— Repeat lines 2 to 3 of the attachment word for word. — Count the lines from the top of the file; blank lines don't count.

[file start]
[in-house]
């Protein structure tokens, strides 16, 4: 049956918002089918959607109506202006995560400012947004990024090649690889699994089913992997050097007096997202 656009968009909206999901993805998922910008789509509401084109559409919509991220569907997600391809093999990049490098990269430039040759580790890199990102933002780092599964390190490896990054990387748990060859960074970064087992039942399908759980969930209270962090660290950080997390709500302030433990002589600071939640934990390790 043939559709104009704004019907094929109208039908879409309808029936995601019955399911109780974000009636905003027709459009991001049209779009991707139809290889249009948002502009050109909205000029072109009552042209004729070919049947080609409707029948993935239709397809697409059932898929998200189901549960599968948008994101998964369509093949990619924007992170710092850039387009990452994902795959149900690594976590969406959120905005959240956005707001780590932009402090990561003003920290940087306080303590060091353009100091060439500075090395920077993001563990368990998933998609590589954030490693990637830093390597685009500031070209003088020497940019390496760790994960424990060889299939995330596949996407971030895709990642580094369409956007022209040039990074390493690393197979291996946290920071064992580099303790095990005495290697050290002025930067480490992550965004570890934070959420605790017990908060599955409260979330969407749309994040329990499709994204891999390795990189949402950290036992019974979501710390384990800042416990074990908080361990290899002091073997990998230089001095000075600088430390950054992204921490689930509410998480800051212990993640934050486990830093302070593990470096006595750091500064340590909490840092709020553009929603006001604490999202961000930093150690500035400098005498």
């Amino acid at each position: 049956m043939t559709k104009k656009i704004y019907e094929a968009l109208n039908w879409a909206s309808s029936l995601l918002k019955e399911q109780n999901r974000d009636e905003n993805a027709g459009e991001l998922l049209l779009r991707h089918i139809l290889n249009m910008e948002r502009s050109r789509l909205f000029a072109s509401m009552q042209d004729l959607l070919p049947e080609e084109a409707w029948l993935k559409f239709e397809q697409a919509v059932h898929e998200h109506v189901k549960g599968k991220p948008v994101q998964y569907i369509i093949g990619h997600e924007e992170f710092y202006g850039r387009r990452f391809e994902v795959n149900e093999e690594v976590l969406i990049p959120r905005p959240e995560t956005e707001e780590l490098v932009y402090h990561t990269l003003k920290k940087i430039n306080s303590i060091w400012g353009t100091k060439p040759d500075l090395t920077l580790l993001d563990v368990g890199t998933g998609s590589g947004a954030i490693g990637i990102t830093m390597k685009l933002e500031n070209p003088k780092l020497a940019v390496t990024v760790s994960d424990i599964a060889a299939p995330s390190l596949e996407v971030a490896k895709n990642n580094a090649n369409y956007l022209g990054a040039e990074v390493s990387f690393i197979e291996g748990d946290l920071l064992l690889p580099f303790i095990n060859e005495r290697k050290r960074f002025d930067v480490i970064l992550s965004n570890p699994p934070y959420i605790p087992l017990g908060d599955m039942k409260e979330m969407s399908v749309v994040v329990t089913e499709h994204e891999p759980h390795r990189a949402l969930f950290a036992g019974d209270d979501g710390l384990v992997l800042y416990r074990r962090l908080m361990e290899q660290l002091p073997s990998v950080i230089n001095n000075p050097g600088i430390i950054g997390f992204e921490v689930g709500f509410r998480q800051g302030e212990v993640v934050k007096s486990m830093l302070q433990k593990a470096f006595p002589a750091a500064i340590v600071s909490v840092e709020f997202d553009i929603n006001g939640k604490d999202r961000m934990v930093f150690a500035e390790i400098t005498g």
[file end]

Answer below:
């Protein structure tokens, strides 16, 4: 049956918002089918959607109506202006995560400012947004990024090649690889699994089913992997050097007096997202 656009968009909206999901993805998922910008789509509401084109559409919509991220569907997600391809093999990049490098990269430039040759580790890199990102933002780092599964390190490896990054990387748990060859960074970064087992039942399908759980969930209270962090660290950080997390709500302030433990002589600071939640934990390790 043939559709104009704004019907094929109208039908879409309808029936995601019955399911109780974000009636905003027709459009991001049209779009991707139809290889249009948002502009050109909205000029072109009552042209004729070919049947080609409707029948993935239709397809697409059932898929998200189901549960599968948008994101998964369509093949990619924007992170710092850039387009990452994902795959149900690594976590969406959120905005959240956005707001780590932009402090990561003003920290940087306080303590060091353009100091060439500075090395920077993001563990368990998933998609590589954030490693990637830093390597685009500031070209003088020497940019390496760790994960424990060889299939995330596949996407971030895709990642580094369409956007022209040039990074390493690393197979291996946290920071064992580099303790095990005495290697050290002025930067480490992550965004570890934070959420605790017990908060599955409260979330969407749309994040329990499709994204891999390795990189949402950290036992019974979501710390384990800042416990074990908080361990290899002091073997990998230089001095000075600088430390950054992204921490689930509410998480800051212990993640934050486990830093302070593990470096006595750091500064340590909490840092709020553009929603006001604490999202961000930093150690500035400098005498």
């Amino acid at each position: 049956m043939t559709k104009k656009i704004y019907e094929a968009l109208n039908w879409a909206s309808s029936l995601l918002k019955e399911q109780n999901r974000d009636e905003n993805a027709g459009e991001l998922l049209l779009r991707h089918i139809l290889n249009m910008e948002r502009s050109r789509l909205f000029a072109s509401m009552q042209d004729l959607l070919p049947e080609e084109a409707w029948l993935k559409f239709e397809q697409a919509v059932h898929e998200h109506v189901k549960g599968k991220p948008v994101q998964y569907i369509i093949g990619h997600e924007e992170f710092y202006g850039r387009r990452f391809e994902v795959n149900e093999e690594v976590l969406i990049p959120r905005p959240e995560t956005e707001e780590l490098v932009y402090h990561t990269l003003k920290k940087i430039n306080s303590i060091w400012g353009t100091k060439p040759d500075l090395t920077l580790l993001d563990v368990g890199t998933g998609s590589g947004a954030i490693g990637i990102t830093m390597k685009l933002e500031n070209p003088k780092l020497a940019v390496t990024v760790s994960d424990i599964a060889a299939p995330s390190l596949e996407v971030a490896k895709n990642n580094a090649n369409y956007l022209g990054a040039e990074v390493s990387f690393i197979e291996g748990d946290l920071l064992l690889p580099f303790i095990n060859e005495r290697k050290r960074f002025d930067v480490i970064l992550s965004n570890p699994p934070y959420i605790p087992l017990g908060d599955m039942k409260e979330m969407s399908v749309v994040v329990t089913e499709h994204e891999p759980h390795r990189a949402l969930f950290a036992g019974d209270d979501g710390l384990v992997l800042y416990r074990r962090l908080m361990e290899q660290l002091p073997s990998v950080i230089n001095n000075p050097g600088i430390i950054g997390f992204e921490v689930g709500f509410r998480q800051g302030e212990v993640v934050k007096s486990m830093l302070q433990k593990a470096f006595p002589a750091a500064i340590v600071s909490v840092e709020f997202d553009i929603n006001g939640k604490d999202r961000m934990v930093f150690a500035e390790i400098t005498g």